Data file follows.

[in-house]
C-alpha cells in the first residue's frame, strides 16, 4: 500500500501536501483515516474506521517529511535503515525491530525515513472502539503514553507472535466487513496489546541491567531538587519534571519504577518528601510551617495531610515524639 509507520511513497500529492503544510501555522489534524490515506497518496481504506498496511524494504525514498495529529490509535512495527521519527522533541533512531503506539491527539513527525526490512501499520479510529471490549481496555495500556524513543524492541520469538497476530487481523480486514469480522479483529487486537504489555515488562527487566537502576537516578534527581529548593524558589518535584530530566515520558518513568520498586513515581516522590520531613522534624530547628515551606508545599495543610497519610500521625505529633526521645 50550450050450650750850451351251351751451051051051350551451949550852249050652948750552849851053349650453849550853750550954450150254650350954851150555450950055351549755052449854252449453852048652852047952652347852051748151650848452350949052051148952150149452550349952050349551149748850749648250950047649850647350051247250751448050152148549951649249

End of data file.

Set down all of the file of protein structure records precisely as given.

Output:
[in-house]
C-alpha cells in the first residue's frame, strides 16, 4: 500500500501536501483515516474506521517529511535503515525491530525515513472502539503514553507472535466487513496489546541491567531538587519534571519504577518528601510551617495531610515524639 509507520511513497500529492503544510501555522489534524490515506497518496481504506498496511524494504525514498495529529490509535512495527521519527522533541533512531503506539491527539513527525526490512501499520479510529471490549481496555495500556524513543524492541520469538497476530487481523480486514469480522479483529487486537504489555515488562527487566537502576537516578534527581529548593524558589518535584530530566515520558518513568520498586513515581516522590520531613522534624530547628515551606508545599495543610497519610500521625505529633526521645 50550450050450650750850451351251351751451051051051350551451949550852249050652948750552849851053349650453849550853750550954450150254650350954851150555450950055351549755052449854252449453852048652852047952652347852051748151650848452350949052051148952150149452550349952050349551149748850749648250950047649850647350051247250751448050152148549951649249